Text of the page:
About 80 percent of Kaua’i Police Department officers are authorized to take home their patrol vehicles in a program aimed at increasing the length of use of police cars, reducing police-related car accidents and reducing maintenance costs.
Police Chief George Freitas said the program instills a principle of pride and ownership among officers, who are allowed to drive cars home if they are in good standing and meet certain standards in an annual review, Freitas said.
There was some upfront expense to the county to buy more cars, but before this program was instituted, cars were lasting about three years. Other agencies that had instituted similar programs were getting about seven years of use of their cars.
Already the police department has seen benefits. According to Chief Freitas, the police accident rate was cut in half last year. Vehicle maintenance costs have also declined. The KPD usually receives about $70-80,000 for vehicle maintenance, an account which is usually depleted by year end. In 2001 there was a surplus of several thousand dollars.
Kaua’i residents benefit indirectly as well. Speeding in neighborhoods seems to have declined, and police officers can respond faster to emergencies.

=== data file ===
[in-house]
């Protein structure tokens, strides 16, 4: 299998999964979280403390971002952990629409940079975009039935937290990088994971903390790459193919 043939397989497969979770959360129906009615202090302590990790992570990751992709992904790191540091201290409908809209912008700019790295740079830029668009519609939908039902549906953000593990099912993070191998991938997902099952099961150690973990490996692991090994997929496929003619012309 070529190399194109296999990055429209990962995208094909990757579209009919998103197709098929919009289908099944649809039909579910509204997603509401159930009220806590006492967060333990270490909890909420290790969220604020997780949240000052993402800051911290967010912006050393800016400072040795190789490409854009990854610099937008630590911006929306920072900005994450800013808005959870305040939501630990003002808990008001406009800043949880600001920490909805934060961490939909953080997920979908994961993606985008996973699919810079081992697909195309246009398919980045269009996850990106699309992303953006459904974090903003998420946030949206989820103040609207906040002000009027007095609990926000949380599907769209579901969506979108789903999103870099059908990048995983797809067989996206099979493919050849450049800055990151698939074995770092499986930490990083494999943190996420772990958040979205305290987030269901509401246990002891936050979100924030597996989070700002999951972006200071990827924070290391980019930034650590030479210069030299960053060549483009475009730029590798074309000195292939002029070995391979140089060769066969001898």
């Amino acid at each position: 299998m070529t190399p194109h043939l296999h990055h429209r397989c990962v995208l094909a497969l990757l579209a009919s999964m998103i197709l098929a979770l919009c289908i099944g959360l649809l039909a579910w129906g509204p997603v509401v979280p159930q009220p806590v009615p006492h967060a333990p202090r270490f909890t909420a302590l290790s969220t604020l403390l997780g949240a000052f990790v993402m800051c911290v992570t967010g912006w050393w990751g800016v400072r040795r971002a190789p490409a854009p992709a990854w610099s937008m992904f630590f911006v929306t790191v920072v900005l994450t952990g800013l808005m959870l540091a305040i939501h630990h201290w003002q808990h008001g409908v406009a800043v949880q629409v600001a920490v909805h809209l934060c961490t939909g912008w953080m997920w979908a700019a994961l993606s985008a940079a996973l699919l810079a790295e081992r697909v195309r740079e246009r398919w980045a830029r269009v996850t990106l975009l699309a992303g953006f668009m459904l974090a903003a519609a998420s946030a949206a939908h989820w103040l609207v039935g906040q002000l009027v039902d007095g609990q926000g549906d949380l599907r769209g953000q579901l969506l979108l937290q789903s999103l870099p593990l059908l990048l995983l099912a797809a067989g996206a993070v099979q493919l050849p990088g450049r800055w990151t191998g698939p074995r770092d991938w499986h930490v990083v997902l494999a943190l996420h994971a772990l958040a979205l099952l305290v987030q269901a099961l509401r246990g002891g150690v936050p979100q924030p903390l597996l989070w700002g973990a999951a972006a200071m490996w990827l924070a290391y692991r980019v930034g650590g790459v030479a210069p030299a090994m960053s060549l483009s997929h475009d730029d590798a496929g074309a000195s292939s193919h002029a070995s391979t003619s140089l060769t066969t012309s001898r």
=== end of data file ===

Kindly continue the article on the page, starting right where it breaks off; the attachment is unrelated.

In the trunk of each patrol car is a kit with hurricane equipment and gear that will sustain an officer for 24 hours or help others in need, Freitas said.
Some police officers have removed, added or modified the decals and interior design of their vehicles.
While these officers didn’t get official authorization to add stickers or paint on their cars, Freitas said he approves of it.
“I’m not objecting to it because we’re trying to instill a sense of pride and ownership. It is their home, where they live for 40 hours of the week,” Freitas said, “If we can cut accident rates in half and reduce maintenance costs, why not.”